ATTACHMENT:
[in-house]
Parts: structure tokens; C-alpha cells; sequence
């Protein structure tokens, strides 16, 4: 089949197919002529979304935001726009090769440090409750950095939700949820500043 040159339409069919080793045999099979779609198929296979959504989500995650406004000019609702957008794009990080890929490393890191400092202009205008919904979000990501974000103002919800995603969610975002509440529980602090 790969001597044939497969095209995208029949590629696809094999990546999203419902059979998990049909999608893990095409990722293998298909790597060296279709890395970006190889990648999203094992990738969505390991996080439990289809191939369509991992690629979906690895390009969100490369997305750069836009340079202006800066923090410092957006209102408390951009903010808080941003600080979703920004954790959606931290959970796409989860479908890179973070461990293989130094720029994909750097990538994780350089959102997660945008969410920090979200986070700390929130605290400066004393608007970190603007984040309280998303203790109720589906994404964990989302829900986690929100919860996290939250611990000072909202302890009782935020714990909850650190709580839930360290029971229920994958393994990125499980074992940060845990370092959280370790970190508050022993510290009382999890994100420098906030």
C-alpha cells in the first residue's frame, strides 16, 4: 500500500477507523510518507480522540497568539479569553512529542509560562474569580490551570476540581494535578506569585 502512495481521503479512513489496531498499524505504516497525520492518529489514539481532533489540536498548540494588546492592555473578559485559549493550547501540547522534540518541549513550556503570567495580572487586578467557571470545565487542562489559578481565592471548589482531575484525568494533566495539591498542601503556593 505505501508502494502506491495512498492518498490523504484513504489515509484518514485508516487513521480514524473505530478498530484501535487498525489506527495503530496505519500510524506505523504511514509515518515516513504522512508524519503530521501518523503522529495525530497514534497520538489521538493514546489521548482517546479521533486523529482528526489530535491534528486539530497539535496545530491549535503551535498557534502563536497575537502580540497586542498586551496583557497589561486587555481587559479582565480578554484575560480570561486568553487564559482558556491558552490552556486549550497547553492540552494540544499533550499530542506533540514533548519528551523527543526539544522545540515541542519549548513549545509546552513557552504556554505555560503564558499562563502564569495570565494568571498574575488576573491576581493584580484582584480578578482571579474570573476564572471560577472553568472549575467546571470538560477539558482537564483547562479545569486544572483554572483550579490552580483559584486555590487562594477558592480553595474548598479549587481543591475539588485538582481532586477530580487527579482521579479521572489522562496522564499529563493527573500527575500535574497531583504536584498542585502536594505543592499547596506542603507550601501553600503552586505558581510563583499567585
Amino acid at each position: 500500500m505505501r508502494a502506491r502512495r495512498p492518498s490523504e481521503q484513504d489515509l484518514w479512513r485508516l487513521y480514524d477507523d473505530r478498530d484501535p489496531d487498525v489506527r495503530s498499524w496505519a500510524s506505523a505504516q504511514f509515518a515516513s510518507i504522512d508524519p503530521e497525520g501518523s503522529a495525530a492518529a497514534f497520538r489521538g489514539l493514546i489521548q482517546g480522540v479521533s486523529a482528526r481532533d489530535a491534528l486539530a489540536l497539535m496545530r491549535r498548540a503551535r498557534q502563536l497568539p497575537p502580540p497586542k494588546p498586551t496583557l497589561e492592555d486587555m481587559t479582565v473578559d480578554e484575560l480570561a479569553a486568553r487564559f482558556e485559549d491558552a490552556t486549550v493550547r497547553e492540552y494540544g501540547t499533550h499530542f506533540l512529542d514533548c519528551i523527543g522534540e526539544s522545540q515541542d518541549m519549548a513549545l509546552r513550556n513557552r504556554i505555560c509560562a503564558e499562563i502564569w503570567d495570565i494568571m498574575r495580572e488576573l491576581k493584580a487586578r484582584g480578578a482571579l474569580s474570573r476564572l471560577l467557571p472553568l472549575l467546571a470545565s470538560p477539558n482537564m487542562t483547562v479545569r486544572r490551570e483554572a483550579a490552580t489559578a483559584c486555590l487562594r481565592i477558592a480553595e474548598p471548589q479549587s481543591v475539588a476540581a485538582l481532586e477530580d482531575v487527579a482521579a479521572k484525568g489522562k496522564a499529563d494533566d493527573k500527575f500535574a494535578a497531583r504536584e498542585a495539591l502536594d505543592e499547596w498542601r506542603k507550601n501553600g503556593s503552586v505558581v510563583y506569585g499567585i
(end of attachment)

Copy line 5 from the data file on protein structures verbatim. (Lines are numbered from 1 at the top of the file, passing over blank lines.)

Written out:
Amino acid at each position: 500500500m505505501r508502494a502506491r502512495r495512498p492518498s490523504e481521503q484513504d489515509l484518514w479512513r485508516l487513521y480514524d477507523d473505530r478498530d484501535p489496531d487498525v489506527r495503530s498499524w496505519a500510524s506505523a505504516q504511514f509515518a515516513s510518507i504522512d508524519p503530521e497525520g501518523s503522529a495525530a492518529a497514534f497520538r489521538g489514539l493514546i489521548q482517546g480522540v479521533s486523529a482528526r481532533d489530535a491534528l486539530a489540536l497539535m496545530r491549535r498548540a503551535r498557534q502563536l497568539p497575537p502580540p497586542k494588546p498586551t496583557l497589561e492592555d486587555m481587559t479582565v473578559d480578554e484575560l480570561a479569553a486568553r487564559f482558556e485559549d491558552a490552556t486549550v493550547r497547553e492540552y494540544g501540547t499533550h499530542f506533540l512529542d514533548c519528551i523527543g522534540e526539544s522545540q515541542d518541549m519549548a513549545l509546552r513550556n513557552r504556554i505555560c509560562a503564558e499562563i502564569w503570567d495570565i494568571m498574575r495580572e488576573l491576581k493584580a487586578r484582584g480578578a482571579l474569580s474570573r476564572l471560577l467557571p472553568l472549575l467546571a470545565s470538560p477539558n482537564m487542562t483547562v479545569r486544572r490551570e483554572a483550579a490552580t489559578a483559584c486555590l487562594r481565592i477558592a480553595e474548598p471548589q479549587s481543591v475539588a476540581a485538582l481532586e477530580d482531575v487527579a482521579a479521572k484525568g489522562k496522564a499529563d494533566d493527573k500527575f500535574a494535578a497531583r504536584e498542585a495539591l502536594d505543592e499547596w498542601r506542603k507550601n501553600g503556593s503552586v505558581v510563583y506569585g499567585i